Last week, Environmental Defense Fund (EDF) and Bloomberg New Energy Finance(“BNEF”) hosted 150 property owners, energy efficiency project developers, ESCOs, banks, institutional investors and other thought leaders to discuss how improved datasets could spur the market for energy efficiency (EE) investment. Dan Doctoroff, Bloomberg’s CEO, kicked off the morning by discussing the company’s plans to provide this data and how similar efforts have spurred financial innovation in the past.
Three types of energy efficiency data were the basis of most of the conversation:
Project Performance Data – Accurately forecasting the energy savings from a retrofit project remains an elusive goal due to wide variance in benchmarking and forecasting standards. Chris Lohmann of the Department of Energy discussed a large database that he is developing that will attempt to provide comparisons to historical projects. Elizabeth Stein of EDF discussed a project that she is leading to develop a standardized methodology for estimating savings and pointed out that robust standards for comparing projects will substantially enhance the value of an EE project performance database.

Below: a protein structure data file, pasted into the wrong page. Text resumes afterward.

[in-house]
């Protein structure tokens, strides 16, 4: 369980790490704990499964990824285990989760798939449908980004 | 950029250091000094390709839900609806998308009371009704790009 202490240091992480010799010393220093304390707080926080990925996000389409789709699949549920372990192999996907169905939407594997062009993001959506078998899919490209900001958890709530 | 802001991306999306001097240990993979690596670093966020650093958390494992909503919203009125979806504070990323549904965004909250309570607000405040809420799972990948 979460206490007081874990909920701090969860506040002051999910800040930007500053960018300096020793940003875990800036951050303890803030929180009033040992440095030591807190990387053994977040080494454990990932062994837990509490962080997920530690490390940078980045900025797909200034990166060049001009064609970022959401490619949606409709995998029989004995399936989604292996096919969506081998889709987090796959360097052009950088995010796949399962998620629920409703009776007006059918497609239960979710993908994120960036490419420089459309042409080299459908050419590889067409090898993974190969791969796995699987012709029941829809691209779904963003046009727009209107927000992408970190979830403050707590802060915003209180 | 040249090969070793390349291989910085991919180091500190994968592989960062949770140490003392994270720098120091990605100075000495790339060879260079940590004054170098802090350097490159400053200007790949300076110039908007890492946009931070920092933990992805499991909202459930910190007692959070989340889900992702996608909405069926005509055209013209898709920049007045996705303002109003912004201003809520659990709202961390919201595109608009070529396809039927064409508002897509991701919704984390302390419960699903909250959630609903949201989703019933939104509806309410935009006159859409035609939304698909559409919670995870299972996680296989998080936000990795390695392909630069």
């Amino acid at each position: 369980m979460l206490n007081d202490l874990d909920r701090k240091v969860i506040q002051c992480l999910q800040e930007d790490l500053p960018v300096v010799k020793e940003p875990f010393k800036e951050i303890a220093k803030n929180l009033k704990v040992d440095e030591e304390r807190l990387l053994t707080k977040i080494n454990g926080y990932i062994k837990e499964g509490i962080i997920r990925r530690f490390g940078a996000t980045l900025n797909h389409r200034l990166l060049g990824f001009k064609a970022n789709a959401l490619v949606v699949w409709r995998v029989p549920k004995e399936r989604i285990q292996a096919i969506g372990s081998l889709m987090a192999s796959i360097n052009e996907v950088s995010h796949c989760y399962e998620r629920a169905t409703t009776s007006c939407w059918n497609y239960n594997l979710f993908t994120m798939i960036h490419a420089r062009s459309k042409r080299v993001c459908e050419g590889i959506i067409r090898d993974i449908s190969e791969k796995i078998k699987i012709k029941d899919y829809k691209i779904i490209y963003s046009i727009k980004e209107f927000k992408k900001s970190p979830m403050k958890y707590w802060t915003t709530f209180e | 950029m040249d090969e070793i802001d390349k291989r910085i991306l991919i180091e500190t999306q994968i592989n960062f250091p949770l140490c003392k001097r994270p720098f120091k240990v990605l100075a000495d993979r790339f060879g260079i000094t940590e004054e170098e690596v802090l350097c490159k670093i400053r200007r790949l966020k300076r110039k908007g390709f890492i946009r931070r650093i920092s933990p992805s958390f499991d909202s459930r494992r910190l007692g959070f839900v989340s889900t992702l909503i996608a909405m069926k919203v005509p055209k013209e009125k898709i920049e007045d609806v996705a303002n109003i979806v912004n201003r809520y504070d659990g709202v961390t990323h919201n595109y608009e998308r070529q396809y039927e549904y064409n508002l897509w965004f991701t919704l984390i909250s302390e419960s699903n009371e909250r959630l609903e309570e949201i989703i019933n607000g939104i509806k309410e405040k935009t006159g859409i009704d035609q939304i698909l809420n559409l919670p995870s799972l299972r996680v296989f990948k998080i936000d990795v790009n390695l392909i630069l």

Benchmarking Data – New York, San Francisco and other cities have taken steps to benchmark energy usage for commercial tenants. Riggs Kubiak of Honest Buildings discussed how his company is publishing this data on the web and believes it will allow prospective tenants to compare properties and spur landlords to invest in EE projects.
EE Loan Performance Data – While several EE loan programs have shown strong repayment performance to date, the rating agencies will need a far longer history in order to provide the best terms for securitizations. On-Bill Repayment (OBR) may be able to benefit from the long history of utility bill payments to create a data stream for the rating agencies.
EDF looks forward to working with Bloomberg and other market participants on each of these initiatives.